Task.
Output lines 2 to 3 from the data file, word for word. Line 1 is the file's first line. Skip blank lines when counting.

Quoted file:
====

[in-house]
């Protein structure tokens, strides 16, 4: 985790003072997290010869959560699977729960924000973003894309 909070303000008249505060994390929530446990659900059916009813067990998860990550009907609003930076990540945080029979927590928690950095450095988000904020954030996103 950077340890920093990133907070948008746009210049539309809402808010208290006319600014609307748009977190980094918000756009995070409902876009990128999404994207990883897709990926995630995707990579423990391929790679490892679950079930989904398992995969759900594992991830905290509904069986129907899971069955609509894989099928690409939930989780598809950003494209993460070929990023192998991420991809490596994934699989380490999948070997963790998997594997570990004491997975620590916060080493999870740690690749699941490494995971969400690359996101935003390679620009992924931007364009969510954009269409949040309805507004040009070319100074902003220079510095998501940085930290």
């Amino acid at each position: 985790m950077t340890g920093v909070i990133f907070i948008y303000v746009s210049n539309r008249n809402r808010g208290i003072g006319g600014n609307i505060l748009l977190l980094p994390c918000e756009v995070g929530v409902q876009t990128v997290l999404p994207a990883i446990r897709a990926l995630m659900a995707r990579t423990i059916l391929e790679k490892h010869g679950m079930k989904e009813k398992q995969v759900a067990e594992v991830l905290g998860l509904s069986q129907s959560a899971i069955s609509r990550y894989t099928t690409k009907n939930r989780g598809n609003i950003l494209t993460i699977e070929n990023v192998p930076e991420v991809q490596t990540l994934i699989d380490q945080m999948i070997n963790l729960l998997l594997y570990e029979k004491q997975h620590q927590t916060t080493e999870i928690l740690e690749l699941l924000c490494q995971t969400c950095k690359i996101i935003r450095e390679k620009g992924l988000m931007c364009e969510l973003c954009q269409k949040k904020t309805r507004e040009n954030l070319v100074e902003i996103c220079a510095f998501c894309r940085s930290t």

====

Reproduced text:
């Protein structure tokens, strides 16, 4: 985790003072997290010869959560699977729960924000973003894309 909070303000008249505060994390929530446990659900059916009813067990998860990550009907609003930076990540945080029979927590928690950095450095988000904020954030996103 950077340890920093990133907070948008746009210049539309809402808010208290006319600014609307748009977190980094918000756009995070409902876009990128999404994207990883897709990926995630995707990579423990391929790679490892679950079930989904398992995969759900594992991830905290509904069986129907899971069955609509894989099928690409939930989780598809950003494209993460070929990023192998991420991809490596994934699989380490999948070997963790998997594997570990004491997975620590916060080493999870740690690749699941490494995971969400690359996101935003390679620009992924931007364009969510954009269409949040309805507004040009070319100074902003220079510095998501940085930290």
């Amino acid at each position: 985790m950077t340890g920093v909070i990133f907070i948008y303000v746009s210049n539309r008249n809402r808010g208290i003072g006319g600014n609307i505060l748009l977190l980094p994390c918000e756009v995070g929530v409902q876009t990128v997290l999404p994207a990883i446990r897709a990926l995630m659900a995707r990579t423990i059916l391929e790679k490892h010869g679950m079930k989904e009813k398992q995969v759900a067990e594992v991830l905290g998860l509904s069986q129907s959560a899971i069955s609509r990550y894989t099928t690409k009907n939930r989780g598809n609003i950003l494209t993460i699977e070929n990023v192998p930076e991420v991809q490596t990540l994934i699989d380490q945080m999948i070997n963790l729960l998997l594997y570990e029979k004491q997975h620590q927590t916060t080493e999870i928690l740690e690749l699941l924000c490494q995971t969400c950095k690359i996101i935003r450095e390679k620009g992924l988000m931007c364009e969510l973003c954009q269409k949040k904020t309805r507004e040009n954030l070319v100074e902003i996103c220079a510095f998501c894309r940085s930290t």